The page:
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Twitch is changing revenue split for streamers making over $100K

Beginning June 1, 2023 streamers who are making over $100K on Twitch will have a 50/50 split in revenue between themselves and the streaming service.

Justin Carter, Contributing Editor

September 21, 2022

2 Min Read
Logo for game streaming service Twitch.

Twitch president Dan Clancy announced that the popular streaming service will be making a change to its revenue stream. Starting June 1, 2023, premium streamers will see a 50/50 split after their revenue goes above $100K. 

Most partnered streamers have an equal 50/50 revenue split, but the larger ones currently have premium deals that grant them a 70/30 split. This new policy, which includes revenue from Prime subscriptions, is said to put premium streamers on par with regular partnered streamers. 

As for why not give those partnered streamers a boost to 70/30, he argued that the priority was getting money to streamers faster, and that partnered streamers are getting an boost to revenue thanks to ads and Prime subscriptions. 

"Our investments into your monetization options have already and continue to put more money into streamers’ pockets than 20% more subs revenue share would have," wrote Clancy.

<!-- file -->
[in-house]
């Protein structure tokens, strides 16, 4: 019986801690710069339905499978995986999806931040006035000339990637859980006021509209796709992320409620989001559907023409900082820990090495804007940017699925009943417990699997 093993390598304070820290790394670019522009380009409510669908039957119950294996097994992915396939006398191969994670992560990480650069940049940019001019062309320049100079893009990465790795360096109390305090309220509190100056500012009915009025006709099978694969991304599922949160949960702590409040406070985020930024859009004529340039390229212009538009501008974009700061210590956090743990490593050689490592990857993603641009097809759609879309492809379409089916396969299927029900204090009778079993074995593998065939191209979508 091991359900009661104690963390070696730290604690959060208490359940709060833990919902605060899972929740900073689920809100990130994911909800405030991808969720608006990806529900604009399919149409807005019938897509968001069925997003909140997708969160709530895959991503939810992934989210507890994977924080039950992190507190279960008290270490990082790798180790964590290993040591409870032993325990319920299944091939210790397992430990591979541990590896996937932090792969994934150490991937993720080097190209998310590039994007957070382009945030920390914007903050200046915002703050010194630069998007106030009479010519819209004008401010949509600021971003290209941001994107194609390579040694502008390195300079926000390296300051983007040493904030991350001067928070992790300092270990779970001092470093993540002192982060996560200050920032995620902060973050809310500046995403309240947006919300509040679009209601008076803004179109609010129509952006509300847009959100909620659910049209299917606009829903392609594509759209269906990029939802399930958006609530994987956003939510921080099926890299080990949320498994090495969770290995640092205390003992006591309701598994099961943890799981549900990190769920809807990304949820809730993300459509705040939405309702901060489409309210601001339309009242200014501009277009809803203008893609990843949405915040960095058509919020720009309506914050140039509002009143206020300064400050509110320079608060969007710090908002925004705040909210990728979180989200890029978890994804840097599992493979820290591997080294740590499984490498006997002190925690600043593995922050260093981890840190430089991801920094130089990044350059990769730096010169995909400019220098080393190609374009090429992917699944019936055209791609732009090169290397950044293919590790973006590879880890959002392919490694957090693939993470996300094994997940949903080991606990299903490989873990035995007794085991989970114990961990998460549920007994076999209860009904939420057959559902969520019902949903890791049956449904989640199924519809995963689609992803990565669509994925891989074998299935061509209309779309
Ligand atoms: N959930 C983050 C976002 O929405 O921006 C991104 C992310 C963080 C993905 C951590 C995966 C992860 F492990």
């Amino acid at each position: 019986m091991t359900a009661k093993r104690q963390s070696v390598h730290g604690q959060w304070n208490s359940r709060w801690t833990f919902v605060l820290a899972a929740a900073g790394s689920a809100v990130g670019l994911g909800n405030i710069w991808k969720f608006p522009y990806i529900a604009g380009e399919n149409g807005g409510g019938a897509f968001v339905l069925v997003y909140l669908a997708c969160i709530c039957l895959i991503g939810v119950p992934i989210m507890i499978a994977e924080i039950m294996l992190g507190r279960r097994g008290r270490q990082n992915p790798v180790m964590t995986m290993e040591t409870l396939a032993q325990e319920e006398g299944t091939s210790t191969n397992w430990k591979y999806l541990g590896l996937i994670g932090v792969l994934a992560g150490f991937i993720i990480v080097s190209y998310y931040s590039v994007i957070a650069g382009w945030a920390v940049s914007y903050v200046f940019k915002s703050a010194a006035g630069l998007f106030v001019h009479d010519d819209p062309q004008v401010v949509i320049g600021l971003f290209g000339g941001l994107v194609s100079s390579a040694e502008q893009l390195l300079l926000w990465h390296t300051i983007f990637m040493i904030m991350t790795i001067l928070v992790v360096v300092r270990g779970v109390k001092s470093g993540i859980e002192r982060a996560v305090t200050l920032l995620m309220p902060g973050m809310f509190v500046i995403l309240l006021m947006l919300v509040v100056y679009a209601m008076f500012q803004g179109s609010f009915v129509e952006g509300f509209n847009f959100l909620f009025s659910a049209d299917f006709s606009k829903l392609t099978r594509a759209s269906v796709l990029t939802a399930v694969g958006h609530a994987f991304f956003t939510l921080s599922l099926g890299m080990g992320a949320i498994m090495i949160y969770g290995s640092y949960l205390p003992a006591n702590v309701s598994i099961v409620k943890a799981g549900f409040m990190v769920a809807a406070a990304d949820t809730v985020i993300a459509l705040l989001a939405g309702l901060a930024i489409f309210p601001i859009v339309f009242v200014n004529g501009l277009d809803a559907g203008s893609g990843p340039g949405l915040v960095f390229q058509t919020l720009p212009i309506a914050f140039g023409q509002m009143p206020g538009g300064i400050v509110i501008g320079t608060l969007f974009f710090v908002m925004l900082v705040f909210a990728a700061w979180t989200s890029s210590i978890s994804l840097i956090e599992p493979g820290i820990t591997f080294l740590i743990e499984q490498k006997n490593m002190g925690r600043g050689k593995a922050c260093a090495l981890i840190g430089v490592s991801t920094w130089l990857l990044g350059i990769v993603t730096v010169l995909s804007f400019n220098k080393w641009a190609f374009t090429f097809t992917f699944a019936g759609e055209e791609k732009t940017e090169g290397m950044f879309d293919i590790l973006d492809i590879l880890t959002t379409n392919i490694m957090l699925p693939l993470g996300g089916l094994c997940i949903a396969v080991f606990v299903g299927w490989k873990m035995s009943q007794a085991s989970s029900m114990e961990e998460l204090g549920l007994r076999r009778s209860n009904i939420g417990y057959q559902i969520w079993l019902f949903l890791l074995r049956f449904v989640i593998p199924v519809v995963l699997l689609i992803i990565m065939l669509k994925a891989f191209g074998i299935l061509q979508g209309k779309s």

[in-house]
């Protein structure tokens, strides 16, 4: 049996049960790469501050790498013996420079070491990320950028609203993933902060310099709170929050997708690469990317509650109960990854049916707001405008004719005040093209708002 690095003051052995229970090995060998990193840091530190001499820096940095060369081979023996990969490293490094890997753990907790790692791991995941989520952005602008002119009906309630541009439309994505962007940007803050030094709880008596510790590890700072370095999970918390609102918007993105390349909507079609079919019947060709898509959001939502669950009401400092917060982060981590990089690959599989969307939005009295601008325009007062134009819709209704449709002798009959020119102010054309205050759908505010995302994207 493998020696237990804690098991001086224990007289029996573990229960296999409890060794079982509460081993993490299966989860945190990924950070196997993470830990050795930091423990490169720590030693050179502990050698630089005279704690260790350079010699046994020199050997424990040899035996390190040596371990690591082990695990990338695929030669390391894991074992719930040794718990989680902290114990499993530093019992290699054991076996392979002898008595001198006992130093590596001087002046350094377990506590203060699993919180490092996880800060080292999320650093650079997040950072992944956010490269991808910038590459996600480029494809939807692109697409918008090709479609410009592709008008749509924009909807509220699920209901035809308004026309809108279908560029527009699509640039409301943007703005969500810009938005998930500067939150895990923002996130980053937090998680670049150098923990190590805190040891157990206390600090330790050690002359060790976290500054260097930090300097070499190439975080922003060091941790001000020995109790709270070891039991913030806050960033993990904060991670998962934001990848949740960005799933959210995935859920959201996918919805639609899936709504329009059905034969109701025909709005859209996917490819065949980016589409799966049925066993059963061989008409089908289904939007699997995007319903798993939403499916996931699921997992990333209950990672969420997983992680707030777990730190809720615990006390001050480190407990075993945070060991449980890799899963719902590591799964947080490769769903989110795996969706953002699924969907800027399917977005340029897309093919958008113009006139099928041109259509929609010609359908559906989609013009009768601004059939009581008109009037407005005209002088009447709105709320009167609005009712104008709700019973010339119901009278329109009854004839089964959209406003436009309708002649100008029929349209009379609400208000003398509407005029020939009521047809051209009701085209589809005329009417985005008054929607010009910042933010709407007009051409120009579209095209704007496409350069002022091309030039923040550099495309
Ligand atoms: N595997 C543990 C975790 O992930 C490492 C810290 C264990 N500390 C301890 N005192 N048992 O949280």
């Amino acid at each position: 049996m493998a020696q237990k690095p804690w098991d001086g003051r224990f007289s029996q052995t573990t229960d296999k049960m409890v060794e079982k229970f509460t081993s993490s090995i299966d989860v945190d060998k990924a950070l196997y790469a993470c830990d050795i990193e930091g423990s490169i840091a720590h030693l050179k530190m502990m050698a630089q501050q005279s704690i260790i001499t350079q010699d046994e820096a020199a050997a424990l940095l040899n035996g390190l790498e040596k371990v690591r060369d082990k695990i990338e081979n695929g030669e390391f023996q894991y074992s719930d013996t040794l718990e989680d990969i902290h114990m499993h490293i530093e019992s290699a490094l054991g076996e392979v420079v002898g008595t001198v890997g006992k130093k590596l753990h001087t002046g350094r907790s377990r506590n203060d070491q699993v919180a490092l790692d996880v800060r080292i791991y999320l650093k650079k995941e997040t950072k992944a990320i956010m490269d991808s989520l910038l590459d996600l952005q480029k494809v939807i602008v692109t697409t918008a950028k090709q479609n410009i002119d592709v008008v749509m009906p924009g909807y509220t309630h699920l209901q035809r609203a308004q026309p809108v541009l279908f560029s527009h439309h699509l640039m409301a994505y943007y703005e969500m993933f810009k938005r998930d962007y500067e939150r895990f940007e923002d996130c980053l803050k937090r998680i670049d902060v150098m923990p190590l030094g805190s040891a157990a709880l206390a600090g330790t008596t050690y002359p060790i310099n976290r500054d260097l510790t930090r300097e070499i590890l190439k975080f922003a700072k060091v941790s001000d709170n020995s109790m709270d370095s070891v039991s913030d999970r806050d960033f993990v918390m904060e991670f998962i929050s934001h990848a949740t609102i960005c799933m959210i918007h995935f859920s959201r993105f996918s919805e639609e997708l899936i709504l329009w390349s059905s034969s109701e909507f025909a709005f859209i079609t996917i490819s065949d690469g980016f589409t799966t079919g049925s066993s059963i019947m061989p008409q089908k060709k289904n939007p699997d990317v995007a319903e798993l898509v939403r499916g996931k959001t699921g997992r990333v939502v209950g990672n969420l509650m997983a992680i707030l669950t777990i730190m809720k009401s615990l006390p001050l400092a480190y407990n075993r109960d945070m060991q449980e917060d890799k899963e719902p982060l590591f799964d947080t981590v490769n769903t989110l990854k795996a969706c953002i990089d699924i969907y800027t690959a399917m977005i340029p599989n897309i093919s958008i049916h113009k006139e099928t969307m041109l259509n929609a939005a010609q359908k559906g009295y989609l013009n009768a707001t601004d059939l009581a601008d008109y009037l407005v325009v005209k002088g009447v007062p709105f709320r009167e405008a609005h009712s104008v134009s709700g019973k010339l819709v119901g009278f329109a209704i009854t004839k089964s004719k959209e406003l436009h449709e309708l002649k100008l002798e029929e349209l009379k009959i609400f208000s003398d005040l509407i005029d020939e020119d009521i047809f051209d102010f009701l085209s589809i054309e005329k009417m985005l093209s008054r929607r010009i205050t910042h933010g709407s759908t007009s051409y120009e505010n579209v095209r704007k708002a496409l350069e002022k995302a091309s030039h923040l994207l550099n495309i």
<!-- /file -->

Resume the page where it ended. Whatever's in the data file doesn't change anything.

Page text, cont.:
The $100K threshold will be calculated over a 12-month period, and begin once a streamer's contract is renewed. At the start of the next 12 months, the threshold will reset.

Clancy added that this bump won't affect most streamers but for the ones who are affected, it was a matter of "making sure the impact was minimal — not just by giving them ample time before the deal goes into effect — but also by offering an alternative way to earn revenue." 

As far as "alternate revenue" is concerned, Clancy pointed out that Twitch bumped up the share in ad revenue to 55/45, which he said could serve as a way to make up for the upcoming change. 

Earlier in the week, Twitch announced an incoming ban on streaming unlicensed gambling sites, including slots, roulette, or dice games in the US and other regions. That policy update will go into effect next month on October 18. 

About the Author(s)

Justin Carter

Contributing Editor, GameDeveloper.com

A Kansas City, MO native, Justin Carter has written for numerous sites including IGN, Polygon, and SyFy Wire. In addition to Game Developer, his writing can be found at io9 over on Gizmodo. Don't ask him about how much gum he's had, because the answer will be more than he's willing to admit.

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